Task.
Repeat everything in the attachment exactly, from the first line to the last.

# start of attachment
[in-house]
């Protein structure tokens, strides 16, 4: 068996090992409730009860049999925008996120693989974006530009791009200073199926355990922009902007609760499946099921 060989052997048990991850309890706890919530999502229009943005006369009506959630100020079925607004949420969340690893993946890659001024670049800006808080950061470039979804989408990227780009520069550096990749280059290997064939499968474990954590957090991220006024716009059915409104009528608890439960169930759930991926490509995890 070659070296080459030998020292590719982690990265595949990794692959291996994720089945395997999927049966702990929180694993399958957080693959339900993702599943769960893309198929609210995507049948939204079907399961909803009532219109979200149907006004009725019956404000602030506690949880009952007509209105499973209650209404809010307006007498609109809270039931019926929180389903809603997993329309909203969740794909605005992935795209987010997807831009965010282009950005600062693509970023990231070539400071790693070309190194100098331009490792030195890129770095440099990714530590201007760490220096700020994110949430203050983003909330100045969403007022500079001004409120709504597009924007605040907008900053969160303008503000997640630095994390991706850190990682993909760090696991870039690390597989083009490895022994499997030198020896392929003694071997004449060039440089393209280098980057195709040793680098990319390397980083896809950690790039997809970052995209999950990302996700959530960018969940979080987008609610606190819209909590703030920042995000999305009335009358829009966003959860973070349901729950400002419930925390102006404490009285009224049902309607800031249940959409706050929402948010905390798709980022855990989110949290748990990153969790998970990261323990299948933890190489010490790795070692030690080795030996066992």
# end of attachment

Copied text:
[in-house]
């Protein structure tokens, strides 16, 4: 068996090992409730009860049999925008996120693989974006530009791009200073199926355990922009902007609760499946099921 060989052997048990991850309890706890919530999502229009943005006369009506959630100020079925607004949420969340690893993946890659001024670049800006808080950061470039979804989408990227780009520069550096990749280059290997064939499968474990954590957090991220006024716009059915409104009528608890439960169930759930991926490509995890 070659070296080459030998020292590719982690990265595949990794692959291996994720089945395997999927049966702990929180694993399958957080693959339900993702599943769960893309198929609210995507049948939204079907399961909803009532219109979200149907006004009725019956404000602030506690949880009952007509209105499973209650209404809010307006007498609109809270039931019926929180389903809603997993329309909203969740794909605005992935795209987010997807831009965010282009950005600062693509970023990231070539400071790693070309190194100098331009490792030195890129770095440099990714530590201007760490220096700020994110949430203050983003909330100045969403007022500079001004409120709504597009924007605040907008900053969160303008503000997640630095994390991706850190990682993909760090696991870039690390597989083009490895022994499997030198020896392929003694071997004449060039440089393209280098980057195709040793680098990319390397980083896809950690790039997809970052995209999950990302996700959530960018969940979080987008609610606190819209909590703030920042995000999305009335009358829009966003959860973070349901729950400002419930925390102006404490009285009224049902309607800031249940959409706050929402948010905390798709980022855990989110949290748990990153969790998970990261323990299948933890190489010490790795070692030690080795030996066992």